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Nat Cell Biol. 2002 Mar;4(3):208-13.

A Drosophila APC tumour suppressor homologue functions in cellular adhesion.

Author information

1
MRC Laboratory of Molecular Biology, Hills Road, Cambridge, CB2 2QH, UK.

Abstract

Adenomatous polyposis coli (APC) is an important tumour suppressor in the intestinal epithelium. Its function in reducing nuclear beta-catenin and T-cell factor (TCF)-mediated transcription is conserved from Drosophila to mammals. But APC proteins are also associated with the plasma membrane. Here, we show that mutational inactivation of Drosophila E-APC causes delocalization of Armadillo (the Drosophila beta-catenin) but not DE-cadherin from adhesive plasma membranes. Extensive gaps between these membranes are visible at the ultrastructural level. The oocyte is also mislocalized in E-APC mutant egg chambers, a phenotype that results from a failure of cadherin-based adhesion. These results indicate that Drosophila APC functions in cellular adhesion; these results could have implications for colorectal adenoma formation and tumour progression in humans.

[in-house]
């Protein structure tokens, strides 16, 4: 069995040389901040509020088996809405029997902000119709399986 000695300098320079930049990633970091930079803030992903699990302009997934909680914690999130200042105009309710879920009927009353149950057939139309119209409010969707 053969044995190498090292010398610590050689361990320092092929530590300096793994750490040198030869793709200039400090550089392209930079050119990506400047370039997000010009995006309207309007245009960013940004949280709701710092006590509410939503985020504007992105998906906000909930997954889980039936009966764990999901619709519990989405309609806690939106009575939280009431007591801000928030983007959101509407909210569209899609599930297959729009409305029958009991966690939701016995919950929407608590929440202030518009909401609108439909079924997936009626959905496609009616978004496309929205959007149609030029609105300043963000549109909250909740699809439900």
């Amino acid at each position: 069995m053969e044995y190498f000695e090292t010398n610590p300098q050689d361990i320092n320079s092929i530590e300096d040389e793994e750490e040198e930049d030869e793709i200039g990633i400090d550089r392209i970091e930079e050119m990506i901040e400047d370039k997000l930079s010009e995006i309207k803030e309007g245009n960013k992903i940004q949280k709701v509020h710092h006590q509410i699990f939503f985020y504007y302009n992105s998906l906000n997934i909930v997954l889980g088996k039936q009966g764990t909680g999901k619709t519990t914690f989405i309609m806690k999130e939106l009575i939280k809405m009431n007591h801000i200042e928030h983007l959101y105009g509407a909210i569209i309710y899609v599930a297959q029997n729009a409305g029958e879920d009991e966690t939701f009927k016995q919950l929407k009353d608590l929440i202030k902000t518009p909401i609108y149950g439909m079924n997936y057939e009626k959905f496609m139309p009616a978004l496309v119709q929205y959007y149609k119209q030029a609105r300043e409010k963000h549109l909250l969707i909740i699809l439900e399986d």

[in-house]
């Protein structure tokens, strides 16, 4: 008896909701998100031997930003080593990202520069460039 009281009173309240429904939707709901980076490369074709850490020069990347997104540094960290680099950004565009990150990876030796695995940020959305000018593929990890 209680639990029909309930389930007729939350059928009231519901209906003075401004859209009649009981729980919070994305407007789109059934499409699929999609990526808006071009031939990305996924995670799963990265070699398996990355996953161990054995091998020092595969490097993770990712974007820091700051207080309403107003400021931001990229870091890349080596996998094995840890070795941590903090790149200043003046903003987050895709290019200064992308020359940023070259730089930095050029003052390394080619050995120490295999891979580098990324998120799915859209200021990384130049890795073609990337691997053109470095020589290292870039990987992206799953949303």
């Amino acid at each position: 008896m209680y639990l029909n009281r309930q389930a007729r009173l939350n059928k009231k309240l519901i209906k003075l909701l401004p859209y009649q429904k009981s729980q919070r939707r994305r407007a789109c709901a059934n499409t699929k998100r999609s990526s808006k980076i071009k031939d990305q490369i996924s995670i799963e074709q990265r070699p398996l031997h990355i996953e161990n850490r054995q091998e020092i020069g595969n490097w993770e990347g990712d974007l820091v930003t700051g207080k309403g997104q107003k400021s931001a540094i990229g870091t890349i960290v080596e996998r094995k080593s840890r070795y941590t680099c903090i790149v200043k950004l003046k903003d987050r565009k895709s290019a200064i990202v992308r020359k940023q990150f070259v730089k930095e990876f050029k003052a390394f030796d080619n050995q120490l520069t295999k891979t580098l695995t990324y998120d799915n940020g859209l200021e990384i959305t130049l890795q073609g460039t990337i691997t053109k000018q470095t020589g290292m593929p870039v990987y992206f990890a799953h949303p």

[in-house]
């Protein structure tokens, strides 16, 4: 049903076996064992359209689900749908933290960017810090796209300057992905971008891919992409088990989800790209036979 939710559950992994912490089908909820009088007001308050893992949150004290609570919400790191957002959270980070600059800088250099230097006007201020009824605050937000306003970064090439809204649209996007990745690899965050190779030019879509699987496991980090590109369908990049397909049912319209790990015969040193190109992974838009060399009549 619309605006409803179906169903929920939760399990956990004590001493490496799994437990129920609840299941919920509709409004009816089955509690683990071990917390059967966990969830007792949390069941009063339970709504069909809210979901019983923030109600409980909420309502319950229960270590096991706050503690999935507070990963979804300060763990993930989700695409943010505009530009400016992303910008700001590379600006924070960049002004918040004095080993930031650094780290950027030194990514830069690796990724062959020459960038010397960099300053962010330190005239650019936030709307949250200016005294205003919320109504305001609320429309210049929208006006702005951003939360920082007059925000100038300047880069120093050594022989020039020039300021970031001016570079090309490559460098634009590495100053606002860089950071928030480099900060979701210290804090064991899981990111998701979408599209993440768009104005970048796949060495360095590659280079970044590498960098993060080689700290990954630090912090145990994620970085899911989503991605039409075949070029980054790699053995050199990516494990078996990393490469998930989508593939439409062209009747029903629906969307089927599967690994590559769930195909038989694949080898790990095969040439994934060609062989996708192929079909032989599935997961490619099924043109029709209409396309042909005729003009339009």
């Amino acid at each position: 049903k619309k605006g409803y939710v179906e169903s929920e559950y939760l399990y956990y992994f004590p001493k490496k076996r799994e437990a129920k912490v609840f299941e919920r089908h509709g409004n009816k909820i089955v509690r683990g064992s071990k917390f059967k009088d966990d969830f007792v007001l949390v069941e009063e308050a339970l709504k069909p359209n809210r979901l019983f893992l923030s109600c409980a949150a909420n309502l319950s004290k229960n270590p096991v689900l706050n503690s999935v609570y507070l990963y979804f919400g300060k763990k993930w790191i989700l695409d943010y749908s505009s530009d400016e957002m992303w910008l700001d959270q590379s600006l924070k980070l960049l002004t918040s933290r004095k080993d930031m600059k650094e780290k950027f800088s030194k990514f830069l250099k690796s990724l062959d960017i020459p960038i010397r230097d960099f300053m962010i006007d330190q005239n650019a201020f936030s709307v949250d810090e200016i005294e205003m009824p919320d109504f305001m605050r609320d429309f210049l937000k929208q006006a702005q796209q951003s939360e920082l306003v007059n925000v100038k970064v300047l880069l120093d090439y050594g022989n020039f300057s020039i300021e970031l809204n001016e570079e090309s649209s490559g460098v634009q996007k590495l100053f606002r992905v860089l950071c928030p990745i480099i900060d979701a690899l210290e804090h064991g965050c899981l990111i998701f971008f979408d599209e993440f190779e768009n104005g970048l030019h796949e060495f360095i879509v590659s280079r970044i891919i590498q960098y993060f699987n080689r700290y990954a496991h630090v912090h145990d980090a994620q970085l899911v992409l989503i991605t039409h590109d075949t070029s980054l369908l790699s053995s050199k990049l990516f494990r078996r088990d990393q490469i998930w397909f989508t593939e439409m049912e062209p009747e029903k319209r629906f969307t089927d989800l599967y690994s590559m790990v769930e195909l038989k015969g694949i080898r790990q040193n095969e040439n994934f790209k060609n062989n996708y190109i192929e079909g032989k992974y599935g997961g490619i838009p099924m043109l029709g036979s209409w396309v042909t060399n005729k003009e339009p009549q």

PMID:
11862214
DOI:
10.1038/ncb755
[Indexed for MEDLINE]

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